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WHAT WORKS IN EDUCATION The George Lucas Educational Foundation

Cell phones in school

Cell phones in school

Related Tags: School Leadership
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I'm planning on talking to my building leadership team about changing our policy on student cell phones. Currently students are to have their cell phones off and placed in their lockers when they enter the building. Guess what? Probably 99.9% of the student body has his or her own cell phone. This is what brought me to this possible policy change. There has to be something more productive and exciting to do with this technology. Has anyone taken this step to embrace the cell phones in their school by incorporating them into certain content areas / lessons- and if so would you mind sharing some ideas that you've found to be successful or unsuccessful.

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George Stern's picture
George Stern
Intern at Edutopia, college student, aspiring Educator.

Joe, Ed, Bruce: thanks for raising this topic. Because cell phones are so ubiquitous, it seems like they have great potential to be a good classroom resource. But at the same time, they definitely can enable cheating and distractions. I want to make sure you've seen these two Edutopia blog posts from a few years ago where Ron Smith talks about the possibility of using phones to help connect with students, among other benefits:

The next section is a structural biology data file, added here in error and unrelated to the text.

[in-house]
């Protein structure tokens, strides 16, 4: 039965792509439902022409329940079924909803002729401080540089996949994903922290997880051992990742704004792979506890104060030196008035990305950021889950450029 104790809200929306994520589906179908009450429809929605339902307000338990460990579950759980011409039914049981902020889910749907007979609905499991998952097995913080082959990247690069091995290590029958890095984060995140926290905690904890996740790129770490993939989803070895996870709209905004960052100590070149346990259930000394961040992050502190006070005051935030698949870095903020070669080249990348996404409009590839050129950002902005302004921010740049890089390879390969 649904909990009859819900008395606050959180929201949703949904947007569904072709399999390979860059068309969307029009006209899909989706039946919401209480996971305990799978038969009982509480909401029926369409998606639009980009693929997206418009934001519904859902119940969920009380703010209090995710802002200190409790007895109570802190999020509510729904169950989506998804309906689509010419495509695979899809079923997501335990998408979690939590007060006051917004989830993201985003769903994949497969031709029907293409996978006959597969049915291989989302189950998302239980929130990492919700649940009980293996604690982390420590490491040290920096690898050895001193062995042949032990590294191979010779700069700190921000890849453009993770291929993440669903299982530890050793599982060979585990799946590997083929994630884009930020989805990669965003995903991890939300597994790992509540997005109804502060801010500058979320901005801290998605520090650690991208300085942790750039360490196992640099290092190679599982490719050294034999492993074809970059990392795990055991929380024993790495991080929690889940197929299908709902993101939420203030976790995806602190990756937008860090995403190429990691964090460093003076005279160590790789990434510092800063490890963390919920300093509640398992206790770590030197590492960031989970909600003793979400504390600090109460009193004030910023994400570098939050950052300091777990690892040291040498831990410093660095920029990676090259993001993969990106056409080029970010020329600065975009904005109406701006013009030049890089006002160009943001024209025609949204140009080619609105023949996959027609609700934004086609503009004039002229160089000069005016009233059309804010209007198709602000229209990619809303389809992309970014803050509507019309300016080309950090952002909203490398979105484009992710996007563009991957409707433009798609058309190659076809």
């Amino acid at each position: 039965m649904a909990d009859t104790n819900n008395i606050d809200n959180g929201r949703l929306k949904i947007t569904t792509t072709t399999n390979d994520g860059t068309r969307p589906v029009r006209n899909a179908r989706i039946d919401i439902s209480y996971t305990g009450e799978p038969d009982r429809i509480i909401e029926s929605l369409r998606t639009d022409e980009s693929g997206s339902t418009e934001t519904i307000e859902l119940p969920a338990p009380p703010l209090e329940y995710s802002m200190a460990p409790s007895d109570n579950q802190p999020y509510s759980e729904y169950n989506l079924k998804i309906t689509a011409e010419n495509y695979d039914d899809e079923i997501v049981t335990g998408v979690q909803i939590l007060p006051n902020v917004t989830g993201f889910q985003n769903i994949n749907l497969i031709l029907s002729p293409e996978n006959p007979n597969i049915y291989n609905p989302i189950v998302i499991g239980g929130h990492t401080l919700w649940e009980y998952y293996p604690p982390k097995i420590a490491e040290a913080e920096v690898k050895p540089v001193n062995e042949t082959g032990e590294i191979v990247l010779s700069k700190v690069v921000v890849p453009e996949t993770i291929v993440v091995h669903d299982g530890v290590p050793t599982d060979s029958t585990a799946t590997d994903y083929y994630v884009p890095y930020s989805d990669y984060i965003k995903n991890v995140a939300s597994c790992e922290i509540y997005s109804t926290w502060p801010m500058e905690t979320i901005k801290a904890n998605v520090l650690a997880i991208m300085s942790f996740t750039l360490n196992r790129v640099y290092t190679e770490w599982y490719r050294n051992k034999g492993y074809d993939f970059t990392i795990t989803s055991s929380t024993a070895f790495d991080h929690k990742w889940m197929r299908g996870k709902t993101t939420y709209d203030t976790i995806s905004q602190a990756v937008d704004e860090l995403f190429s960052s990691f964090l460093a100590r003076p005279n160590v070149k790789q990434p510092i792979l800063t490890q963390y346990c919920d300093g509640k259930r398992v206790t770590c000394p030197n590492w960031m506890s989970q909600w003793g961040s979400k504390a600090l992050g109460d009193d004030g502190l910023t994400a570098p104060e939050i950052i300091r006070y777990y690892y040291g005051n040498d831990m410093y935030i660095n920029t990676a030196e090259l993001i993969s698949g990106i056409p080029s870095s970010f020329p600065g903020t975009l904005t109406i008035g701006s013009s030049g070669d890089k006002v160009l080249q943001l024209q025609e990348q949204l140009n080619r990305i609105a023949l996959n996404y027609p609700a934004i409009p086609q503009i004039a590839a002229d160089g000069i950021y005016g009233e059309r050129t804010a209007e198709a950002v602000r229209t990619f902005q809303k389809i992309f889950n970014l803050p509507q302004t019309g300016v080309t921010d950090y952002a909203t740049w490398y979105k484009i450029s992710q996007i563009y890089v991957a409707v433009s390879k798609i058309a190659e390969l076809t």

First post: http://www.edutopia.org/cellphonesinclass
Second post: http://www.edutopia.org/ringing

What do you think? Could this work in your schools?

Bruce Cook's picture
Bruce Cook
Principal at Brunswick High School, Brunswick, Maine

Hi George,
Thanks for your response. I will share your postings with others and use them for further discussion. This issue cannot be ignored.

joe kent's picture

Thanks George, I'll certainly check into the two postings you've provided. It is a large issue with many different points of view. Ed, this means getting to that 'acceptable use policy' is going to be interesting to say the least. Bruce you're right, we cannot ignore it because this issue is certainly not going away. There has to be a win-win solution to this issue.